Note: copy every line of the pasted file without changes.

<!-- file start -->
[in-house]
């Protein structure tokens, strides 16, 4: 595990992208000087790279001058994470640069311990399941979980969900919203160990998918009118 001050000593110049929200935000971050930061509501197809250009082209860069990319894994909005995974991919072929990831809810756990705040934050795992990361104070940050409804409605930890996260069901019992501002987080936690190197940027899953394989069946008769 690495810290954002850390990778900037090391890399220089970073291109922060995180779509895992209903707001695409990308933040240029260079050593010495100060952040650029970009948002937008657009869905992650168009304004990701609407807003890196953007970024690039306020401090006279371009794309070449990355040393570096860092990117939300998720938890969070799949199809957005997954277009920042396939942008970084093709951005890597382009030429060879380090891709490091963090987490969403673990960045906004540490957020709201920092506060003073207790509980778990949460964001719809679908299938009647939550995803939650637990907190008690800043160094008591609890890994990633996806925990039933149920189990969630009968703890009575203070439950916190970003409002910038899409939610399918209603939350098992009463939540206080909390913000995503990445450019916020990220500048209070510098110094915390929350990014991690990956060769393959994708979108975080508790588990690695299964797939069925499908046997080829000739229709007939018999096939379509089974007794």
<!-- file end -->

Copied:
[in-house]
């Protein structure tokens, strides 16, 4: 595990992208000087790279001058994470640069311990399941979980969900919203160990998918009118 001050000593110049929200935000971050930061509501197809250009082209860069990319894994909005995974991919072929990831809810756990705040934050795992990361104070940050409804409605930890996260069901019992501002987080936690190197940027899953394989069946008769 690495810290954002850390990778900037090391890399220089970073291109922060995180779509895992209903707001695409990308933040240029260079050593010495100060952040650029970009948002937008657009869905992650168009304004990701609407807003890196953007970024690039306020401090006279371009794309070449990355040393570096860092990117939300998720938890969070799949199809957005997954277009920042396939942008970084093709951005890597382009030429060879380090891709490091963090987490969403673990960045906004540490957020709201920092506060003073207790509980778990949460964001719809679908299938009647939550995803939650637990907190008690800043160094008591609890890994990633996806925990039933149920189990969630009968703890009575203070439950916190970003409002910038899409939610399918209603939350098992009463939540206080909390913000995503990445450019916020990220500048209070510098110094915390929350990014991690990956060769393959994708979108975080508790588990690695299964797939069925499908046997080829000739229709007939018999096939379509089974007794």